June 2024 Patch Tuesday: Microsoft Releases Updates for 51 Security Flaws.

“Patch Tuesday: Microsoft addresses 51 security flaws, including a critical remote code execution vulnerability and a publicly disclosed DNSSEC bug.”

June Patch Tuesday: Microsoft Releases Updates for 51 Security Flaws

Microsoft kicked off our summer season with a relatively light June Patch Tuesday, releasing updates for 51 CVE-tagged security flaws in its products – including one bug deemed critical, a fairly terrifying one in wireless networking, and one listed as publicly disclosed.

The one that’s listed as publicly known, and not yet publicly exploited, is CVE-2023-50868 in Windows Server as well as non-Microsoft software. It’s a vulnerability in DNSSEC implementation which can be exploited by a remote attacker to potentially exhaust CPU resources on a vulnerable system, causing it to stop working as intended.

“CVE-2023-50868 is regarding a vulnerability in DNSSEC validation where an attacker could exploit standard DNSSEC protocols intended for DNS integrity by using excessive resources on a resolver, causing a denial of service (DoS) for legitimate users,” Redmond declared on Tuesday.

Meanwhile, the one critical flaw announced – CVE-2024-30080 – is a remote code execution (RCE) issue in Microsoft Message Queuing (MSMQ) and is serious enough that it received a 9.8 out of 10 CVSS severity rating. Redmond describes this one as “exploitation more likely.”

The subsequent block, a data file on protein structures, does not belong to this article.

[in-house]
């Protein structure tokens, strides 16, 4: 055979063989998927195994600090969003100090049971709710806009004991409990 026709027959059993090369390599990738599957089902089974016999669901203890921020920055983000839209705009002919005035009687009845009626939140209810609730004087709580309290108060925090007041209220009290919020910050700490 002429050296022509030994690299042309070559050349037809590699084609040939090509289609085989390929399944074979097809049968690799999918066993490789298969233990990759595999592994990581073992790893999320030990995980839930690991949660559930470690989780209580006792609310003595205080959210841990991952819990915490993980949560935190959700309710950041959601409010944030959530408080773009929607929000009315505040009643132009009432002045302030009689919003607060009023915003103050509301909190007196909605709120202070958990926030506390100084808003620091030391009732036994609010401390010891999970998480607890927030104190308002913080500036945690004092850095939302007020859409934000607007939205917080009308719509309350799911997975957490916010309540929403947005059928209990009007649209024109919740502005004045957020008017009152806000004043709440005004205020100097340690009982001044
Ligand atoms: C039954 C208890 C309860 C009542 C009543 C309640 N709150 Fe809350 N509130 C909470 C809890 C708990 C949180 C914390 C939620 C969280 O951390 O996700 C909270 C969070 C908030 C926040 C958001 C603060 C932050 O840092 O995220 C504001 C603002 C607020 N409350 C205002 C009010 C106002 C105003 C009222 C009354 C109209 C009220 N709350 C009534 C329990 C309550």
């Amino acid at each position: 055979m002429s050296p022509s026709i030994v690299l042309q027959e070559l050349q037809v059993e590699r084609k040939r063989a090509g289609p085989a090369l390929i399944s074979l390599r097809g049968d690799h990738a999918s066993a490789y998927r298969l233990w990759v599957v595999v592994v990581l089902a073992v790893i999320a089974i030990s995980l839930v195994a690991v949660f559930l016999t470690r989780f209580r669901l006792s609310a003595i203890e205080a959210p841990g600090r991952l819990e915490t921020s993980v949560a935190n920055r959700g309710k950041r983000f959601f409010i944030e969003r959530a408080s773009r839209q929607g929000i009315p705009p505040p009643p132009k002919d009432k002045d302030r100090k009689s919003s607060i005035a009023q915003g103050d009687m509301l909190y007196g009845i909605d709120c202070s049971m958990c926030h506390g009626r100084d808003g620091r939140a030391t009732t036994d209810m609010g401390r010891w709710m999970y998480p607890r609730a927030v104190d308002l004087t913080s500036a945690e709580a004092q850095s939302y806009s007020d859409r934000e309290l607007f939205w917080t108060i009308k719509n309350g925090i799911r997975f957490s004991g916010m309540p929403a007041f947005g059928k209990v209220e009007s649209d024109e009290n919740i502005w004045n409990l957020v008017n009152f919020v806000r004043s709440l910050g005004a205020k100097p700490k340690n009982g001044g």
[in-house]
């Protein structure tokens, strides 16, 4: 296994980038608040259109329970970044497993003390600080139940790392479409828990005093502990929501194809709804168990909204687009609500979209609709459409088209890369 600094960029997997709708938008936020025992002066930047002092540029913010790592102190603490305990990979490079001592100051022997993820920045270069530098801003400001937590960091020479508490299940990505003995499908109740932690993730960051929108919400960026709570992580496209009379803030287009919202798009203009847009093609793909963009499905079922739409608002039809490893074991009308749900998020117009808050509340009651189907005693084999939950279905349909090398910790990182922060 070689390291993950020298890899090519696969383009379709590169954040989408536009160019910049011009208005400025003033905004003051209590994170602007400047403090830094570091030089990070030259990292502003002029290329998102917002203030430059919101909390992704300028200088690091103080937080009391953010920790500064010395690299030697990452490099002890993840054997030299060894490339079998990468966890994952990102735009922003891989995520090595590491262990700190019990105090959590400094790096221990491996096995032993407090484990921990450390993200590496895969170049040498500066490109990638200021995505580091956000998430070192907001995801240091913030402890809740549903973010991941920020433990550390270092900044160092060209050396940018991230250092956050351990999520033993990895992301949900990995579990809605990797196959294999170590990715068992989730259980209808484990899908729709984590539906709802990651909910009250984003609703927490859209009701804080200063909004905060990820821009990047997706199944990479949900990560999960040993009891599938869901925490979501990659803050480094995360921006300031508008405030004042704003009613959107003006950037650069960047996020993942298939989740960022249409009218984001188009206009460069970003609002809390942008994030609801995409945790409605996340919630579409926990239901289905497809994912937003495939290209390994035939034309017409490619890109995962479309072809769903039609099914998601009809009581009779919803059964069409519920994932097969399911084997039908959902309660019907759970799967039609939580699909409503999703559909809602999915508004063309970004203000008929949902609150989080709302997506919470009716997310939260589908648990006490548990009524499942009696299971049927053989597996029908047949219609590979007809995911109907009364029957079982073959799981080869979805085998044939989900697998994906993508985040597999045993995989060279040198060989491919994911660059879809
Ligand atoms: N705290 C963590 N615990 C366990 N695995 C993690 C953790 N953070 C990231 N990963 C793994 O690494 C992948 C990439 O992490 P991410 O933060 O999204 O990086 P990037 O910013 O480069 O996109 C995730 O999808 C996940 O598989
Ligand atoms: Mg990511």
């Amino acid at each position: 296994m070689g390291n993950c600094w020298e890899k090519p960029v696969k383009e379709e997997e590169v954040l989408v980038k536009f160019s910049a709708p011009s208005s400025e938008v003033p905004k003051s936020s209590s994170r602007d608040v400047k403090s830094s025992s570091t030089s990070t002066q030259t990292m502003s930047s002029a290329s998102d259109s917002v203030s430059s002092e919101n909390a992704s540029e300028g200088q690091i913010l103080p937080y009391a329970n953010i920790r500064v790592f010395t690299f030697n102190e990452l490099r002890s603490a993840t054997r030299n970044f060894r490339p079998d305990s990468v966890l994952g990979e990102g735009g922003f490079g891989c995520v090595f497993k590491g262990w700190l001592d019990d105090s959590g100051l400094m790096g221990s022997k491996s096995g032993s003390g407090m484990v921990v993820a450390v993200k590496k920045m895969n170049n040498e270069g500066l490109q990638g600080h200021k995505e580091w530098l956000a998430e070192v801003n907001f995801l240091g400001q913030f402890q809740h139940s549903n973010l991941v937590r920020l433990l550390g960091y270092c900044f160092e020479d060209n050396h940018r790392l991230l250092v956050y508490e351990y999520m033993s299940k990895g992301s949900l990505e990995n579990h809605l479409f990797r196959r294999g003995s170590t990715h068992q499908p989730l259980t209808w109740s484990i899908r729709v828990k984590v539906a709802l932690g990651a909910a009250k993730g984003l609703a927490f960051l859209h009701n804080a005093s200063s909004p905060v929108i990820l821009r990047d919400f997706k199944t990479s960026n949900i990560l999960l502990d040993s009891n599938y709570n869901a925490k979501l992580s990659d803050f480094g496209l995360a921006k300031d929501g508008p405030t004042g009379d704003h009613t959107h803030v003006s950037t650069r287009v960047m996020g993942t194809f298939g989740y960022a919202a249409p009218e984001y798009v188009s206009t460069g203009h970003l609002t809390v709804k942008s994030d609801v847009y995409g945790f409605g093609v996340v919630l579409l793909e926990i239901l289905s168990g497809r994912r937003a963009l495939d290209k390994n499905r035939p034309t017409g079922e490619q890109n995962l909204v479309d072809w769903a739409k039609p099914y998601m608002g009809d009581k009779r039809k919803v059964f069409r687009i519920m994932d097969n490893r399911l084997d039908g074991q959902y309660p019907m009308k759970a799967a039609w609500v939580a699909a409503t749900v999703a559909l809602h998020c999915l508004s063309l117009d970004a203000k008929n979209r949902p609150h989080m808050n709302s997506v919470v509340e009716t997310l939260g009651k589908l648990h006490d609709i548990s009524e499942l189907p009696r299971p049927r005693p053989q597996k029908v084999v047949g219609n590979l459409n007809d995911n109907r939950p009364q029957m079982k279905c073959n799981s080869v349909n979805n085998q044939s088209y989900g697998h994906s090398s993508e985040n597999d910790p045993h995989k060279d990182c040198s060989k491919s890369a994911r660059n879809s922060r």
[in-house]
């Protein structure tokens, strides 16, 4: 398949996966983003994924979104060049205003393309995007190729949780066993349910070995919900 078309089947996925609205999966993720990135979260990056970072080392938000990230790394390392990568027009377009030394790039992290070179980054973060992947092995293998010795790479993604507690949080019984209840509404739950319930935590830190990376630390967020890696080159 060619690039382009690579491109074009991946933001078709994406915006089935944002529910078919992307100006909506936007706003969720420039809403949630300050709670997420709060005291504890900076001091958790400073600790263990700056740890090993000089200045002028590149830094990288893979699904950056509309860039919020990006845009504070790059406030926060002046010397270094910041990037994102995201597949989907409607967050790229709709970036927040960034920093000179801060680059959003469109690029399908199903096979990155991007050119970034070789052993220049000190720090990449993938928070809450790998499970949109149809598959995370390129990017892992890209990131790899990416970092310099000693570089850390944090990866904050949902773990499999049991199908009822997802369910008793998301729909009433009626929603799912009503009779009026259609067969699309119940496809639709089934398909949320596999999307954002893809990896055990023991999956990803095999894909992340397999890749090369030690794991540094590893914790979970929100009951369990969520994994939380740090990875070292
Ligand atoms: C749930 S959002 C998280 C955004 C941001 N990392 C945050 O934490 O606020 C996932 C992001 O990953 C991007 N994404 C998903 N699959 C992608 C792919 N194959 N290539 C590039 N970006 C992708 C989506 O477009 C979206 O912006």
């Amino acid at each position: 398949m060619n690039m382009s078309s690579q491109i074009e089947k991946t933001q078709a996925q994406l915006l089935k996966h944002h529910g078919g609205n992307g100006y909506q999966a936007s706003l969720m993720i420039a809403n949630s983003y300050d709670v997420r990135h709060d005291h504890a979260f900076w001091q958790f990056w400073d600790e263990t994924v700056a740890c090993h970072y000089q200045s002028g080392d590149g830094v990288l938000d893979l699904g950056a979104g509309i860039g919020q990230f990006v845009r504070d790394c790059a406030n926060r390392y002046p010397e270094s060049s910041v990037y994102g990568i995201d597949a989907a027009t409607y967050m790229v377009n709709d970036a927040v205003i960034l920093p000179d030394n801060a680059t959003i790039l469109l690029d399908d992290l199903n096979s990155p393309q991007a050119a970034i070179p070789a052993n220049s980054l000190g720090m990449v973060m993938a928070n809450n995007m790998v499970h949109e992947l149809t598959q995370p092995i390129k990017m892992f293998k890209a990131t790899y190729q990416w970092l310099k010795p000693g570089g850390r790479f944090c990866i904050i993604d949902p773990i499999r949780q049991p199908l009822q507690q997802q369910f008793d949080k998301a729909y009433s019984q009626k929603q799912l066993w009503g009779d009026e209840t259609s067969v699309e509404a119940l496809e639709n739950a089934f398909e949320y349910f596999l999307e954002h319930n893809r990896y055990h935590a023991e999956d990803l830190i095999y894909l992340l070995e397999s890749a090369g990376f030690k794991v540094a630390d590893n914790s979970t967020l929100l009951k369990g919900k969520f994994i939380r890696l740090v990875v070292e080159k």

It could allow a remote, unauthenticated attacker to execute arbitrary code by sending a specially crafted malicious MSMQ packet to a vulnerable Windows system, such as a Windows Server box.

Now would be a good time to audit your networks to ensure TCP port 1801 is not reachable.” Indeed, Microsoft says: “You can check to see if there is a service running named Message Queuing and TCP port 1801 is listening on the machine.”

There’s also CVE-2024-30078, a Wi-Fi driver remote code execution hole rated 8.8 in severity. It’s not publicly disclosed, not yet under attack, and exploitation is “less likely,” according to Redmond.

“An unauthenticated attacker could send a malicious networking packet to an adjacent system that is employing a Wi-Fi networking adapter, which could enable remote code execution,” and thus remotely, silently, and wirelessly run malware or spyware on that nearby victim’s computer, Microsoft admitted.

This Wi-Fi bug hits every supported version of Windows, it will likely draw a lot of attention from attackers. Patch as soon as you can, this flaw can be abused to run malicious software on and hijack a nearby Windows PC via their Wi-Fi with no authentication needed.

It’s a reminder that staying on top of security updates is a critical part of maintaining the integrity and security of systems.

As always, it’s recommended to apply these patches as soon as possible to protect against potential exploitation. With cyber threats becoming more sophisticated, it’s essential to keep systems up to date to mitigate the risks of security breaches.

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